Gift Wrapping, The History Of
Gift Wrapping and gift giving is a universal custom with a long history. Whenever you have a gift to give, you are likely to wrap it. Some people go to great lengths with this, coming up with original, home made wrapping ideas to show the present off. In fact, sometimes wrappings are so beautiful and elaborate that we are reluctant to open them as it will ruin the look! Other people are far less elaborate, using simple paper or even a gift bag. However, have you ever wondered where the tradition of wrapping gifts comes from?
The Chinese Link of Gift Wrapping
You may not be surprised to hear that the first time gifts were wrapped was in ancient China. They were much further forward with developments such as paper and ink than many other cultures and the concept of giving gifts has always been a major part of their traditions.
Gifts have been wrapped since the invention of paper in 105 A.D. in China. The paper-making process was kept a secret by the Chinese for centuries, but by 800 A.D. the process was known in Egypt. The secret spread to Europe, where the first paper mill was started in 1085.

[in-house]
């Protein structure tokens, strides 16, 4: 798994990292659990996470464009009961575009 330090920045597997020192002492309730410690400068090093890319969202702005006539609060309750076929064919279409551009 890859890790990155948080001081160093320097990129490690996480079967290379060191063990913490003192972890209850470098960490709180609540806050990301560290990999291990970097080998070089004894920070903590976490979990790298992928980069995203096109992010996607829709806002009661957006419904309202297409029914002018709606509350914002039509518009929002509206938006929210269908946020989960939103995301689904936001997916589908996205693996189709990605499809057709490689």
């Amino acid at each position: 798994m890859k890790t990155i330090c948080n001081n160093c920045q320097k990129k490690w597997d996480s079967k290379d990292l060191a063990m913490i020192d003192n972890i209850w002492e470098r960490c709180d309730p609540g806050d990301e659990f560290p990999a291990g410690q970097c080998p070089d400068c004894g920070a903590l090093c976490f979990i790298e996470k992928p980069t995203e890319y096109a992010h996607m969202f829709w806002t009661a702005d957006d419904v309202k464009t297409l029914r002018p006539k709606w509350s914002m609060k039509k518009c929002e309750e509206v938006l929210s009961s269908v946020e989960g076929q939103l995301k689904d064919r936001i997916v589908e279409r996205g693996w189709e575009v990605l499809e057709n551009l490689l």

The British Link of Gift Wrapping
The British have always been fond of paper, particularly wallpaper. In the Victorian era, making a show of wealth was very important, and this was done by giving elaborate and expensive gifts wrapped in wallpaper.
Upper-class Victorians regularly used elaborately decorated paper — along with ribbons and lace — to conceal gifts. In the early 20th century, thick, unwieldy paper gave way to tissue (often colored in red, green, and white) that would similarly work to conceal offerings until they were opened.
This was done mainly because wallpaper was hard to use as wrapping. Furthermore, it would easily tear and break, thereby revealing the concealed gift inside. This was a disaster for the upper classes, because it would reveal to other guests what their gifts was, allowing them to make estimations about the cost of the present itself. For a long time, therefore, even the upper class Victorians moved on to brown paper to wrap their gifts, as it would, if nothing else, at least keep the gift hidden until the receiver would open it.